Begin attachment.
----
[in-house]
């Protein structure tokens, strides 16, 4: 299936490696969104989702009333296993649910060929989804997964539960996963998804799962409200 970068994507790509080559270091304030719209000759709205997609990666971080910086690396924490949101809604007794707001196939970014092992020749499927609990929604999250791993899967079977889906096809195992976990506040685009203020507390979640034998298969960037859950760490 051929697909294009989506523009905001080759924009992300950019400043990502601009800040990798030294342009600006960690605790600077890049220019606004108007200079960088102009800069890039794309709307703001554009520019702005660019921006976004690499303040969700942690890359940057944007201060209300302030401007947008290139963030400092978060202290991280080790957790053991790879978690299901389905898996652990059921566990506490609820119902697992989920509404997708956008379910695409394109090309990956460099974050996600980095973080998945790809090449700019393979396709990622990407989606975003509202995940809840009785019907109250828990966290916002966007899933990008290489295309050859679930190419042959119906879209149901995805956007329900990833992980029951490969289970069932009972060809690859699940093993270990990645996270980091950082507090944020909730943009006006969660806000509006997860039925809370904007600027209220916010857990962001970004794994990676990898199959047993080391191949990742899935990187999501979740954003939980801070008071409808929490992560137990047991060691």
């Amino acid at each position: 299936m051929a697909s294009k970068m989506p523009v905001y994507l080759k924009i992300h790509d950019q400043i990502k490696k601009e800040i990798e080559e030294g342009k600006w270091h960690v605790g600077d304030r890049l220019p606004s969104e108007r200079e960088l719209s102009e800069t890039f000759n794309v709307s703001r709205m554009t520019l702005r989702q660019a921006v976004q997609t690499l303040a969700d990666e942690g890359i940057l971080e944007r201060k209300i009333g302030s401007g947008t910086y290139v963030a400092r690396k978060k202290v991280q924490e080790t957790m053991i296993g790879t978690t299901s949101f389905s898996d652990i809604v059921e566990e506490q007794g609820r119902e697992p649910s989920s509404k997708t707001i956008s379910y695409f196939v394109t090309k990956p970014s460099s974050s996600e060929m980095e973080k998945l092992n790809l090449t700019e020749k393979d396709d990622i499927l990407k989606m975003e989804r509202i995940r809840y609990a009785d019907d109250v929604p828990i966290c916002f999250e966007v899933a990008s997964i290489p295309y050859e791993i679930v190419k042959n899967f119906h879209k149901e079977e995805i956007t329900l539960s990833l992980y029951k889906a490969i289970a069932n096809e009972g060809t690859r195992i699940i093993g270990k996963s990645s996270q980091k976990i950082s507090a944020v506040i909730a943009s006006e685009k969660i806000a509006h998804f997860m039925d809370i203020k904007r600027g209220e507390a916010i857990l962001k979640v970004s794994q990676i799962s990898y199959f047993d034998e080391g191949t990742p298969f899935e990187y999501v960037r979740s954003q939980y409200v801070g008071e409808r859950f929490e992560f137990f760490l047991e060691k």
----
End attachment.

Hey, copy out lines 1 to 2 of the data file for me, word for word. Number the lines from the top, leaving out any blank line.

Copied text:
[in-house]
């Protein structure tokens, strides 16, 4: 299936490696969104989702009333296993649910060929989804997964539960996963998804799962409200 970068994507790509080559270091304030719209000759709205997609990666971080910086690396924490949101809604007794707001196939970014092992020749499927609990929604999250791993899967079977889906096809195992976990506040685009203020507390979640034998298969960037859950760490 051929697909294009989506523009905001080759924009992300950019400043990502601009800040990798030294342009600006960690605790600077890049220019606004108007200079960088102009800069890039794309709307703001554009520019702005660019921006976004690499303040969700942690890359940057944007201060209300302030401007947008290139963030400092978060202290991280080790957790053991790879978690299901389905898996652990059921566990506490609820119902697992989920509404997708956008379910695409394109090309990956460099974050996600980095973080998945790809090449700019393979396709990622990407989606975003509202995940809840009785019907109250828990966290916002966007899933990008290489295309050859679930190419042959119906879209149901995805956007329900990833992980029951490969289970069932009972060809690859699940093993270990990645996270980091950082507090944020909730943009006006969660806000509006997860039925809370904007600027209220916010857990962001970004794994990676990898199959047993080391191949990742899935990187999501979740954003939980801070008071409808929490992560137990047991060691």